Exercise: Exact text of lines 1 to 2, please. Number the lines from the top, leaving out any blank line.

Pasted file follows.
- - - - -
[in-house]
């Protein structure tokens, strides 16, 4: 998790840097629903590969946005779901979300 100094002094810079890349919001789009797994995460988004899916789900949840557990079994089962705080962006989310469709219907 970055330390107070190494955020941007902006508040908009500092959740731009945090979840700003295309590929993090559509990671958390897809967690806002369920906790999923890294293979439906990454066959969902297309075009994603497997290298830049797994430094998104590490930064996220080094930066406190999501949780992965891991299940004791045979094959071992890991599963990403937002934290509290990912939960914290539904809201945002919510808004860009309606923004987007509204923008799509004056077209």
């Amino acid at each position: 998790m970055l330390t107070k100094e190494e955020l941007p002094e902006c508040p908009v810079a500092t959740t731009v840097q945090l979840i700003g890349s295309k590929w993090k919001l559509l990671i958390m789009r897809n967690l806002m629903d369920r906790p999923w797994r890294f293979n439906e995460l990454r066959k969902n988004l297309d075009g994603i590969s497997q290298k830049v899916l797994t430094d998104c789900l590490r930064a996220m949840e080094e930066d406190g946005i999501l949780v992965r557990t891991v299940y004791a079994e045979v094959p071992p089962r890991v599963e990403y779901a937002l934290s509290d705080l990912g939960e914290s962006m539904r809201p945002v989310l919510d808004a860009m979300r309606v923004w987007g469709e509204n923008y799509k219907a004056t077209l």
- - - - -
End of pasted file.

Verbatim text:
[in-house]
């Protein structure tokens, strides 16, 4: 998790840097629903590969946005779901979300 100094002094810079890349919001789009797994995460988004899916789900949840557990079994089962705080962006989310469709219907 970055330390107070190494955020941007902006508040908009500092959740731009945090979840700003295309590929993090559509990671958390897809967690806002369920906790999923890294293979439906990454066959969902297309075009994603497997290298830049797994430094998104590490930064996220080094930066406190999501949780992965891991299940004791045979094959071992890991599963990403937002934290509290990912939960914290539904809201945002919510808004860009309606923004987007509204923008799509004056077209």